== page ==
October: The loss of innocence, the feeling of growing up


This is my second October as a U2 fan and my last October before I turn 21.
This is my last month as a twenty-year-old, and even though I find that idea exciting, for some reason, I also find it a little scary.

Maybe it’s because I’m realizing that adulthood is catching up with me. Or maybe that feeling comes from other factors in my life completely unrelated to the impending age that my culture has deemed to be a milestone…the milestone that decrees that I shall legally be able to enter a bar, enter a casino, and get a full unrestricted “grown-up” driver’s license.

Or, you know, maybe I could just blame U2 for my odd pre-milestone culture shock. After all, our four favorite musicians had formed a world-renowned, successful rock group by the time they were 21. In fact, they released October when they were 21 (or almost 21, in Larry’s case).

I’m almost the exact same age they were when they created one of my favorite albums. What have I done with my life?

Well… I may not be a successful musician, but I guess I do have this one thing I do: I write. I write a lot.

And today, I’m writing about October. Not the month; not the album; not the tour. The song.
It’s a short song, when you look at the word count. Just a few quiet lines:

“October and the trees are stripped bare
Of all they wear
What do I care?

October and kingdoms rise
And kingdoms fall
But you go on
And on…”

The image of trees being stripped bare could have several different interpretations. The changing of the seasons can reflect a change in life. Being stripped bare makes me think of exposing the truth behind a situation, or revealing one’s true feelings. Kingdoms rising and falling show us more transitions. Civilization and society don’t stay the same; they change as the years go by.

I would be remiss to not include a quote from Bono, and this one came from U2 By U2: “It was a colder time, materialism without any idealism, the sun without any heat, winter. It was after the fall, after harvest…Edge at the piano coming up with these beautiful ice notes, and this picture of loss of innocence, the fall, the leaves falling from the trees, and you’re left exposed.”

The loss of innocence, the feeling of growing up, the technology-enhanced world moving ever faster, personal issues continuing to progress as we go through life… Change surrounds us on all sides, and it’s easy to be discouraged, to face a lack of idealism and spirit, and to feel like the good things in life are gone for good.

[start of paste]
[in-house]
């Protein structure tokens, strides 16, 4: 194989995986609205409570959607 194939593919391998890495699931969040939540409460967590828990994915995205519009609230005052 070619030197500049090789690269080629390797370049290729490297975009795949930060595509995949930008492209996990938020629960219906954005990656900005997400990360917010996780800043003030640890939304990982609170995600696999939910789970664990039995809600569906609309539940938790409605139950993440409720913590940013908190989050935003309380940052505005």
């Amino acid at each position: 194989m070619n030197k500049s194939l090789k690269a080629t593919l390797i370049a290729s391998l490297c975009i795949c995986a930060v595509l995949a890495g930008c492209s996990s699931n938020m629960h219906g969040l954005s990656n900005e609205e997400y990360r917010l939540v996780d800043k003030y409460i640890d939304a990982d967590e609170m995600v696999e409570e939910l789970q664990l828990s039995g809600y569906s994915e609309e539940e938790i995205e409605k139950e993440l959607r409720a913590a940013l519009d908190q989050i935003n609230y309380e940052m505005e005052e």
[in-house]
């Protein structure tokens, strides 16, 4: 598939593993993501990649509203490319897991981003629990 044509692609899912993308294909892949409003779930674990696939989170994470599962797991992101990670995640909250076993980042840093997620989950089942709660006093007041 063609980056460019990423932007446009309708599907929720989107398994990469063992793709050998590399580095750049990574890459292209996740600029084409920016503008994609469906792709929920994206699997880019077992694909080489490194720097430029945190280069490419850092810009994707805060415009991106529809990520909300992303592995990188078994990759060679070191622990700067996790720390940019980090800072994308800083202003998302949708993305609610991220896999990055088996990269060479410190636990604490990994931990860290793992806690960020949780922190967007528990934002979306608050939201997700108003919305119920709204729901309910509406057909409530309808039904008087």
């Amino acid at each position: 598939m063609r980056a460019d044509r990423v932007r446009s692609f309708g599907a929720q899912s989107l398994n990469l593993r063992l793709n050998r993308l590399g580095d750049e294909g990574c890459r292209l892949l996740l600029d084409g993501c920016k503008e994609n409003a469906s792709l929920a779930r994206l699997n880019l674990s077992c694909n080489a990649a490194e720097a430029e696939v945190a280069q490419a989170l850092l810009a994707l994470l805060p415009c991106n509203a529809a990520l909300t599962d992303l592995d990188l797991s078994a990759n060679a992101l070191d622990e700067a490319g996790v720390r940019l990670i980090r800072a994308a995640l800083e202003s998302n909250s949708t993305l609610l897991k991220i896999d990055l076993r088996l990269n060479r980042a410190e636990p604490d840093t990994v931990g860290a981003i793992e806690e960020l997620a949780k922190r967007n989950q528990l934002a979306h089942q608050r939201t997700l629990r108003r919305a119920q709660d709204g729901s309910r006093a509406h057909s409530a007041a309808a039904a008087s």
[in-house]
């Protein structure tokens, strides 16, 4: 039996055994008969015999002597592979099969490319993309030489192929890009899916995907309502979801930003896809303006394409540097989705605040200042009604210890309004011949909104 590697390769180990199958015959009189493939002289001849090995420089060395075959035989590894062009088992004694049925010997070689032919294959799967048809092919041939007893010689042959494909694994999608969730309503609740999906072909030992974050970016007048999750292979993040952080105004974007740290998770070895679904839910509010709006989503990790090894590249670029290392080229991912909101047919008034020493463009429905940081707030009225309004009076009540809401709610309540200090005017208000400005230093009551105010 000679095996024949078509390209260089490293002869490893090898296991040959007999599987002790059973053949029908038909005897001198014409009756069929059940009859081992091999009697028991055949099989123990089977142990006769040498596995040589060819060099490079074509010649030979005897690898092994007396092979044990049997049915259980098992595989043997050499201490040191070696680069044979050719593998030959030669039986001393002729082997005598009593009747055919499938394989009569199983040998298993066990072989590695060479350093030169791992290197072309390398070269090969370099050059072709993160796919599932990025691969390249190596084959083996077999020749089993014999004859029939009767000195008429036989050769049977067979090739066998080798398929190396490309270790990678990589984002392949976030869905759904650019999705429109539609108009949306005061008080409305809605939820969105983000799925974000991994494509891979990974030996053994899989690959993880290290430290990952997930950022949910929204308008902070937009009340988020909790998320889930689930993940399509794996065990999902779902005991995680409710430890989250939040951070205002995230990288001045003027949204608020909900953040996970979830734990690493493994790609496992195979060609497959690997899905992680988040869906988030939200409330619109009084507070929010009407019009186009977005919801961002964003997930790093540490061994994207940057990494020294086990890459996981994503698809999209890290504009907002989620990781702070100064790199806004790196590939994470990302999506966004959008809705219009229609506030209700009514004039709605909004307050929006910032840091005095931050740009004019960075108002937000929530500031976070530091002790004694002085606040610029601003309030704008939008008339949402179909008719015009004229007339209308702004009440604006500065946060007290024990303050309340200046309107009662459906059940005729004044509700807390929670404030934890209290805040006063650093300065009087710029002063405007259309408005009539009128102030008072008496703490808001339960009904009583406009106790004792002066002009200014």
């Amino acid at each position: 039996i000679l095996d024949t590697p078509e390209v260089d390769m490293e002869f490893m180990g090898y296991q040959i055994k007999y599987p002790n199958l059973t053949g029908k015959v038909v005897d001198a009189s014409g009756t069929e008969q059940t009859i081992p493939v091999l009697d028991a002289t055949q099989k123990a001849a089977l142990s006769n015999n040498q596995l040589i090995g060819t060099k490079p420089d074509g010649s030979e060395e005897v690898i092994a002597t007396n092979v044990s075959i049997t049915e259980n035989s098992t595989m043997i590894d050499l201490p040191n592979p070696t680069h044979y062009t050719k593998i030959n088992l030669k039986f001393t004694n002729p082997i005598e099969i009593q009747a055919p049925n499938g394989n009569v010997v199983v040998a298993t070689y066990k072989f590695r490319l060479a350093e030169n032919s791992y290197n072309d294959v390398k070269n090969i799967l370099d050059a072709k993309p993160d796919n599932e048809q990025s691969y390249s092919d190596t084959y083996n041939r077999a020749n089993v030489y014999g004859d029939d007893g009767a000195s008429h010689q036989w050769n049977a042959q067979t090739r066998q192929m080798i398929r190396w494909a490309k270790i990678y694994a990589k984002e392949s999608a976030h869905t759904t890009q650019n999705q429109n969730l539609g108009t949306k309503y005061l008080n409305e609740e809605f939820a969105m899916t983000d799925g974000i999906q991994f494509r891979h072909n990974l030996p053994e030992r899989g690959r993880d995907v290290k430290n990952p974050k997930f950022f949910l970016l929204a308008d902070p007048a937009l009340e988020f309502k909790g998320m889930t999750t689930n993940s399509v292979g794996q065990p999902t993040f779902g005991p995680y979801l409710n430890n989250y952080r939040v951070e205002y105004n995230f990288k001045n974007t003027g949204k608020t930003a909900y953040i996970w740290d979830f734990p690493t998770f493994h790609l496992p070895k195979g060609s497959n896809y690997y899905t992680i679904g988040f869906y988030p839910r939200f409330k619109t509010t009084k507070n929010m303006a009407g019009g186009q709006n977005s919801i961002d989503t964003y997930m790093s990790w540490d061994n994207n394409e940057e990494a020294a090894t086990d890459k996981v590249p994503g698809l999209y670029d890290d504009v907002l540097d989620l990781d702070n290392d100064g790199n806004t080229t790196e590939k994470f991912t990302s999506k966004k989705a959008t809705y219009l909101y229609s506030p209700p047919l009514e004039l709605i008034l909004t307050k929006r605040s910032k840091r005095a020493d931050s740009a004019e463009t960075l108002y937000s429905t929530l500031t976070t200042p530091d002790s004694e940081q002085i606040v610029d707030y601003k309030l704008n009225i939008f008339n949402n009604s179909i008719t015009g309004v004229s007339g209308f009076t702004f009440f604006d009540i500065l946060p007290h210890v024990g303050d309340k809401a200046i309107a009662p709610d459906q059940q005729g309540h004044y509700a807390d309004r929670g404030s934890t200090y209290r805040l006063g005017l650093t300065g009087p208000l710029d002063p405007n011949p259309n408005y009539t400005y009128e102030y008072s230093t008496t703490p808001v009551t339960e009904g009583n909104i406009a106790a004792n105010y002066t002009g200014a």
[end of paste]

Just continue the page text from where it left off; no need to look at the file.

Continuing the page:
But in the end, that isn’t true. There will always be another good sunny day, another harvest, and another time to grow. We’re not finished yet, and the year isn’t through.
In the end, the changes don’t matter. Life always finds a way. The world moves on, one season at a time, with a spring for every fall and a summer for every winter. The seasons don’t stop no matter how many different things we face.

So despite whatever the future holds, we’ve got to carry on and keep going. When the leaves fall, we rake them up, prepare ourselves for winter, and look for signs of the spring to come.

And, no matter what the future holds, God has a plan. The “you” in this song could mean a lot of things. It could be the friends and family who support us in our times of growth or need. But I think that this line is about someone more eternal.

God goes on, forever and without end. The Earth He created continues to move, and so do we, but He guides us always. Whatever the upcoming winter brings, whatever happens when the trees are stripped bare, we can take it—because He will never give us more than we can handle.

It’s comforting to me personally to think that, no matter how scary it might seem to reflect on the notion of truly growing up, finishing college, getting a career, and having a real adult life, I am not alone. No matter what scary things I may face in the seasons ahead, God is with me. And He’s with everybody else, too.

I think that’s what a lot of October is about—both the song and the album. Written at a particularly spiritually-oriented time in the lives of the band members, this song and its namesake album capture a lot of ideas about God.

And the big idea is that He is with us, always, and in Him we have nothing to fear. He goes on and on, and so will we.

“Haven’t I commanded you? Be strong and courageous. Don’t be afraid. Don’t be dismayed, for The Lord your God is with you wherever you go.” —Joshua‬ ‭1:9‬ ‭

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My friends call me Lieutenant. I'm a Christian, a Trekkie, and a college student with a love of writing, history, pineapples, and literature.

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